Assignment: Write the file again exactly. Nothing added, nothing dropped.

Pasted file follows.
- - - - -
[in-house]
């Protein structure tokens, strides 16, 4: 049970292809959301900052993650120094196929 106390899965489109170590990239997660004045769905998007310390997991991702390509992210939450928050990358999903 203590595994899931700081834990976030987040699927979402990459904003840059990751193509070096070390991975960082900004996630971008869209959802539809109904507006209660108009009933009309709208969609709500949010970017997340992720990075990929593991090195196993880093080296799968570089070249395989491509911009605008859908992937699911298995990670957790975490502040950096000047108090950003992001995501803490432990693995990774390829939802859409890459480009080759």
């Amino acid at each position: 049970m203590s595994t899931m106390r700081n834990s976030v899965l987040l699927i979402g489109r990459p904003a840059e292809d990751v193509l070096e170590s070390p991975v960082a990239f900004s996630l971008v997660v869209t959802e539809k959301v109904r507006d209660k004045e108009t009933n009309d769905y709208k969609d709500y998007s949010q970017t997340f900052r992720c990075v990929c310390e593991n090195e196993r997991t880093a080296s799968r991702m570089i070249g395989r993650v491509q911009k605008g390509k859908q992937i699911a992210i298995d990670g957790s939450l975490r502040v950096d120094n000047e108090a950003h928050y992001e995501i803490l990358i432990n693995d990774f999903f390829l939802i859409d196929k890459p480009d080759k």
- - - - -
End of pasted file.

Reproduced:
[in-house]
């Protein structure tokens, strides 16, 4: 049970292809959301900052993650120094196929 106390899965489109170590990239997660004045769905998007310390997991991702390509992210939450928050990358999903 203590595994899931700081834990976030987040699927979402990459904003840059990751193509070096070390991975960082900004996630971008869209959802539809109904507006209660108009009933009309709208969609709500949010970017997340992720990075990929593991090195196993880093080296799968570089070249395989491509911009605008859908992937699911298995990670957790975490502040950096000047108090950003992001995501803490432990693995990774390829939802859409890459480009080759």
């Amino acid at each position: 049970m203590s595994t899931m106390r700081n834990s976030v899965l987040l699927i979402g489109r990459p904003a840059e292809d990751v193509l070096e170590s070390p991975v960082a990239f900004s996630l971008v997660v869209t959802e539809k959301v109904r507006d209660k004045e108009t009933n009309d769905y709208k969609d709500y998007s949010q970017t997340f900052r992720c990075v990929c310390e593991n090195e196993r997991t880093a080296s799968r991702m570089i070249g395989r993650v491509q911009k605008g390509k859908q992937i699911a992210i298995d990670g957790s939450l975490r502040v950096d120094n000047e108090a950003h928050y992001e995501i803490l990358i432990n693995d990774f999903f390829l939802i859409d196929k890459p480009d080759k």